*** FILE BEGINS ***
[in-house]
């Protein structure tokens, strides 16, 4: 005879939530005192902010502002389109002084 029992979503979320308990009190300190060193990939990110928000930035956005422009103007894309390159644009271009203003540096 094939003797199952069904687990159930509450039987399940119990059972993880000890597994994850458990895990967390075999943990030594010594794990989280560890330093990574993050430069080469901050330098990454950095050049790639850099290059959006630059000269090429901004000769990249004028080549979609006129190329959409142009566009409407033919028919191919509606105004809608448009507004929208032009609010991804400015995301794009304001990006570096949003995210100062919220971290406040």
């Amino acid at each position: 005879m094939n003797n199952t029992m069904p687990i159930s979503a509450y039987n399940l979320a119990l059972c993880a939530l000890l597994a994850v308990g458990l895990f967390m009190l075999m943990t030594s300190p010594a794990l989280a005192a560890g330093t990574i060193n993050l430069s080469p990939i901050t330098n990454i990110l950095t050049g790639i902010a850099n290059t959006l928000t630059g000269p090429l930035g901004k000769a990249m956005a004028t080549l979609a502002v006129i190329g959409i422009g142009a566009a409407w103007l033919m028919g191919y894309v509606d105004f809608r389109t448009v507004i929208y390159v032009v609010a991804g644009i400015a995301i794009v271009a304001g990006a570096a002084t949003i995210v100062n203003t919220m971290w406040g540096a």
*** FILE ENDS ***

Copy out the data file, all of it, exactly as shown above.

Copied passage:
[in-house]
């Protein structure tokens, strides 16, 4: 005879939530005192902010502002389109002084 029992979503979320308990009190300190060193990939990110928000930035956005422009103007894309390159644009271009203003540096 094939003797199952069904687990159930509450039987399940119990059972993880000890597994994850458990895990967390075999943990030594010594794990989280560890330093990574993050430069080469901050330098990454950095050049790639850099290059959006630059000269090429901004000769990249004028080549979609006129190329959409142009566009409407033919028919191919509606105004809608448009507004929208032009609010991804400015995301794009304001990006570096949003995210100062919220971290406040």
């Amino acid at each position: 005879m094939n003797n199952t029992m069904p687990i159930s979503a509450y039987n399940l979320a119990l059972c993880a939530l000890l597994a994850v308990g458990l895990f967390m009190l075999m943990t030594s300190p010594a794990l989280a005192a560890g330093t990574i060193n993050l430069s080469p990939i901050t330098n990454i990110l950095t050049g790639i902010a850099n290059t959006l928000t630059g000269p090429l930035g901004k000769a990249m956005a004028t080549l979609a502002v006129i190329g959409i422009g142009a566009a409407w103007l033919m028919g191919y894309v509606d105004f809608r389109t448009v507004i929208y390159v032009v609010a991804g644009i400015a995301i794009v271009a304001g990006a570096a002084t949003i995210v100062n203003t919220m971290w406040g540096a």